Politics and the Economy
The social institutions of economy and politics are intricately intertwined and they always will be. Economies organize how a society makes and distributes its goods and services to other member’s in society. Goods are things that are made or grown and services are specific things that someone does for another person. Goods and services are given in exchange for some type of payment. Politics is the social institution through which power is acquired, usually referring to either government or state. Political institutions are responsible for creating, enforcing, and applying new laws.
Capitalism is the economic system based on ownership of production and distribution of goods (Barnes 2006). Capitalists are in favor a system called free enterprise. Free enterprise means the government should not interfere in the economy and that the laws of supply and demand will make sure that the economy runs efficiently and that people’s needs are met. Capitalism is characterized by competition in which there is a rivalry in supplying these goods. People that are purchasing goods are looking for the best possible deal and the sellers look to make as much money as they can. Socialism is an economic system that says the government or the state should be in charge of economic planning, production and distribution of goods (Schumpeter, 2006). Socialism tends to favor cooperation where capitalism is characterized by competition.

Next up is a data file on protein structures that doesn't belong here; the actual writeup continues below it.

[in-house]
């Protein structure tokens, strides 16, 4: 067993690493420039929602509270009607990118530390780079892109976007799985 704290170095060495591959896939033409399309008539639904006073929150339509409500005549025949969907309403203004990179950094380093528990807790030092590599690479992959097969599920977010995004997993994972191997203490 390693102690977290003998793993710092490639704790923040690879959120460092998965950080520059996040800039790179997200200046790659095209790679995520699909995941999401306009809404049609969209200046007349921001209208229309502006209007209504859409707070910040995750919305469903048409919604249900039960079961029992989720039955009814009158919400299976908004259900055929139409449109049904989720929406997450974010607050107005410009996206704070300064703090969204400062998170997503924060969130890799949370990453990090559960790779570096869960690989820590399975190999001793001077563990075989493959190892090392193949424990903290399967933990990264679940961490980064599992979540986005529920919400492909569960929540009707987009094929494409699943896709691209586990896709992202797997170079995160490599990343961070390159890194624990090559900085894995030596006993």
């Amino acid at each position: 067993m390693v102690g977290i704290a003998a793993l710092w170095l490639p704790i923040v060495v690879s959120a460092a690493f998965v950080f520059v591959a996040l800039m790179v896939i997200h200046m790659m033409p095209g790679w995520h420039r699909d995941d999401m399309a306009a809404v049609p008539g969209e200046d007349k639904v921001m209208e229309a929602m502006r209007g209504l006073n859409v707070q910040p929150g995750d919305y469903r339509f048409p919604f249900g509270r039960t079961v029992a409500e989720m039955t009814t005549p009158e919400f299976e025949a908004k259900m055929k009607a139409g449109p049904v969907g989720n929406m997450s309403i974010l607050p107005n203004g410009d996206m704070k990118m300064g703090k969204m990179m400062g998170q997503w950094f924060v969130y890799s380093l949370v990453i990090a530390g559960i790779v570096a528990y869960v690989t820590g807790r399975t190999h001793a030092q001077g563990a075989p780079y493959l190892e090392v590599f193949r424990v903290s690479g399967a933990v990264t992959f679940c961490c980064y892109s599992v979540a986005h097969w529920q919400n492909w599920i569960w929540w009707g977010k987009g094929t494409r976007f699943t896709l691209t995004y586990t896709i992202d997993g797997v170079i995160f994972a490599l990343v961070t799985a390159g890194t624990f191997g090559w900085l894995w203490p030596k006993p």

The relationship between politics and the economy are strongly tied together because the government controls the means of production and any change to an economic institution without a change to a political institution can cause huge failures and erosion as time goes on. Where we see this represented in our current economy is during election time. The state of the nation’s economy can negatively influence voter behavior come election time. It will be interesting to see how this plays out this year in the upcoming...
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